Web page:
It was the advent of a growing financial centre on the Rock during the late 1990s that created a new platform in our property market which swiftly developed into a three-tier market (low – mid – high); one which could cater for all sectors, albeit still at prices which by comparison to competitor jurisdictions - such Jersey, Guernsey, Monaco, and Switzerland - were (and remain) low. As was the case with most western economies, the property trend between 2000 and 2007 was bullish, and in our case was steered primarily by a burgeoning economy in which the financial sector, online gaming and port related activity formed the major thrust of growth. The graphic above clearly shows how both “average house price” stats rose, with the green line excluding the top 10 per cent high value sales.

You will be forgiven for assuming that in Gibraltar we too suffered from that fateful calamity which is now known as the “credit crunch”; or as George W. Bush so finely put it: “Wall Street got drunk and now it’s got a hangover”. Property prices did see a dip over a 24 month period, but not because of an economy in decline; rather an overheated speculative market with a little too much stock. In other words, that peak that you see in 2007 was driven purely by speculative investors.

The following 24 months were not easy, and like other property markets around the world we were heavy in stock and light on buyers. However, unlike other markets, it took Gibraltar all of just two years to turn it around.

The Queensway Quay development in Gibraltar (Image: BMI)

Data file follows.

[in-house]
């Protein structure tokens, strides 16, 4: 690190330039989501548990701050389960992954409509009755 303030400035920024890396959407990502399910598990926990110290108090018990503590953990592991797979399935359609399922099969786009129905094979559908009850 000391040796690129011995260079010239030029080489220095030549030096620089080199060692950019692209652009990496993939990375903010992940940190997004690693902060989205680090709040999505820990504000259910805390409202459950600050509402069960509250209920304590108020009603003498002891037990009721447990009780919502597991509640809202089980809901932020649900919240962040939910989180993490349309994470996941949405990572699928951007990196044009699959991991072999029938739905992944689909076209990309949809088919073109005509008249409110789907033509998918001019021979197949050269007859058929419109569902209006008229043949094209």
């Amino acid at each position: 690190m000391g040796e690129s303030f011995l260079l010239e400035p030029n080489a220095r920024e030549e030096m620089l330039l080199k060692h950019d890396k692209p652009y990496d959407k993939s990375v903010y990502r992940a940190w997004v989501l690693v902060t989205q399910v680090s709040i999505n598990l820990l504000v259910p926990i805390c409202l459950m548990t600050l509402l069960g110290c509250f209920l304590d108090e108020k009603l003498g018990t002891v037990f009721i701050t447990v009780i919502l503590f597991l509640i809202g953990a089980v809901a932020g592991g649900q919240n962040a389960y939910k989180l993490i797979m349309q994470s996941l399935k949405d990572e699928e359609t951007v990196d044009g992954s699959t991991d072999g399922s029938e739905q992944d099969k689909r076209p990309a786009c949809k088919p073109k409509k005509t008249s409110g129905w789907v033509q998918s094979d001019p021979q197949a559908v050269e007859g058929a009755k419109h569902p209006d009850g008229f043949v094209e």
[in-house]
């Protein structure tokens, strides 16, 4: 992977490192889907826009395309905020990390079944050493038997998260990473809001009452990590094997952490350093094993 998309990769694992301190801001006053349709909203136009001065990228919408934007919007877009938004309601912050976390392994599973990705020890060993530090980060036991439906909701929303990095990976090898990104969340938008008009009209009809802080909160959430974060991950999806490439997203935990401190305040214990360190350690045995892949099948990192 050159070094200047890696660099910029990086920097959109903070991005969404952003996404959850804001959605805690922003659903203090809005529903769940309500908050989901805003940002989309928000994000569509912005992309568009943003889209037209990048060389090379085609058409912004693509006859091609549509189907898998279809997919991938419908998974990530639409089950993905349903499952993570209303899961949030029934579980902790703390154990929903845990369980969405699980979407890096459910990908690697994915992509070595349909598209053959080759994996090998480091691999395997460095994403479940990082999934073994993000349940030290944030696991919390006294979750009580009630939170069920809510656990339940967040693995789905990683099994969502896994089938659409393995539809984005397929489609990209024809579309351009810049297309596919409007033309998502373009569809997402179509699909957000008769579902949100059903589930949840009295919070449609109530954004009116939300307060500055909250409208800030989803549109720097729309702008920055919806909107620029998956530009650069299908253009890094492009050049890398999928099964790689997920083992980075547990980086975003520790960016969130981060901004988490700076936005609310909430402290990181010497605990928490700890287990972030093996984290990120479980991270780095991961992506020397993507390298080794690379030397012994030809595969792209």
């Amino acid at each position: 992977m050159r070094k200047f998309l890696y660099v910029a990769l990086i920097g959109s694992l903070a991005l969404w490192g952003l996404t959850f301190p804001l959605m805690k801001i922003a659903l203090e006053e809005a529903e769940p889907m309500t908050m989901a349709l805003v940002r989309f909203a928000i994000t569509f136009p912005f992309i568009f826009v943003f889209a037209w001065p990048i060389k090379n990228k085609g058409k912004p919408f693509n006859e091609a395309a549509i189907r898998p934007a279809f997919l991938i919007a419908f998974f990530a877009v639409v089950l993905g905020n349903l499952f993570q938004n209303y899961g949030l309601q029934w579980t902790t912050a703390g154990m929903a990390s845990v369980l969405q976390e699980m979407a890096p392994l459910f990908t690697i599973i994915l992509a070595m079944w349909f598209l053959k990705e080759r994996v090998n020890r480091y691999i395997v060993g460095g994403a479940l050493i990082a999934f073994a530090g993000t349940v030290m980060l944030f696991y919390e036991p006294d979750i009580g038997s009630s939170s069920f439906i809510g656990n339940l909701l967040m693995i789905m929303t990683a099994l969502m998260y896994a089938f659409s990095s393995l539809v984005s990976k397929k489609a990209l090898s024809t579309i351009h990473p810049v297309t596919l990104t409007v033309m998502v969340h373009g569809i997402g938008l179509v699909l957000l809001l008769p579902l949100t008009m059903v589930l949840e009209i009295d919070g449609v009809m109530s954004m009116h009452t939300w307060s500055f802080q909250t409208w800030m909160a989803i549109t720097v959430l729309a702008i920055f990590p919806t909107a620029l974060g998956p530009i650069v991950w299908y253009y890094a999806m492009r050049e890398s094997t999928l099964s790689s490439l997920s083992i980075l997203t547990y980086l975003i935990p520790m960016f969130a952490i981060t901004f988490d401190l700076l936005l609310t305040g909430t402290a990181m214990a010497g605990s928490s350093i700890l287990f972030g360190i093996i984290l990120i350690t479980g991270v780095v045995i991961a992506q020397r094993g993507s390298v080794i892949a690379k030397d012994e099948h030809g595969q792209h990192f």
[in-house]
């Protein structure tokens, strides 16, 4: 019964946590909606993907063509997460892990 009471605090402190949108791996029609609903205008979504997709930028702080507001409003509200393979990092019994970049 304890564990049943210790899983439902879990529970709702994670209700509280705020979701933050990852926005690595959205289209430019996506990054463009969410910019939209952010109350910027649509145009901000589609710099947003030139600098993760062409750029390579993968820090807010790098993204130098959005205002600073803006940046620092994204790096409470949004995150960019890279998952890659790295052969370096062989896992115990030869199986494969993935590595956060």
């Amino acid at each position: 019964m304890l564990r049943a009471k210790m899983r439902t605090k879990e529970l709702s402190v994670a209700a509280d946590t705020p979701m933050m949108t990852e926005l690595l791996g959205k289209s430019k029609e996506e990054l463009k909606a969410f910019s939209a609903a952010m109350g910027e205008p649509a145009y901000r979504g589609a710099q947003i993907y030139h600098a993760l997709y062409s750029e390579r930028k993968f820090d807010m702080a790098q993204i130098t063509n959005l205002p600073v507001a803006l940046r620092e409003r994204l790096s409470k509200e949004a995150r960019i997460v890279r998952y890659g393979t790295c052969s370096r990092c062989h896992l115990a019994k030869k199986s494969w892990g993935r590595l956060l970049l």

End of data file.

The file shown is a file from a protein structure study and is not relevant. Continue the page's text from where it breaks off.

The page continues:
Clearly our strong economy (that blue dotted line) has been the overriding factor in the recovery of the market over the past four years. The current climate continues to be positive and is likely to improve further. For three years (since 2011) we have witnessed the market harden up and prices slowly improve; 2013 underpinned this further with a marked increase in “high value” sales. Demand has continued in line with the growth in the economy and we have seen property prices (particularly in the high value market) over the past three years increase by up to 40 per cent in some areas, but averaging out at around 20 per cent.

Key to all of this is the fact that unlike our last property boom in 2007, which was speculatively led, today’s prices are geared by an owner-occupier market. That is to say, those who drive Gibraltar’s property market currently are existing users working and residing in Gibraltar, as opposed to speculators which, in buoyant environment with over-development, will tend to overheat the market with sometimes dangerous consequences. The fact that the property sector is steered by owner-occupiers also suggests that the market is strong and stable with real demand outstripping speculative demand – this says a great deal about the strength of the economy and the attraction of living and working in Gibraltar: English-speaking, great schooling, low crime, sunshine, well-regulated finance centre, stable economy, multi-cultural society……need I say more?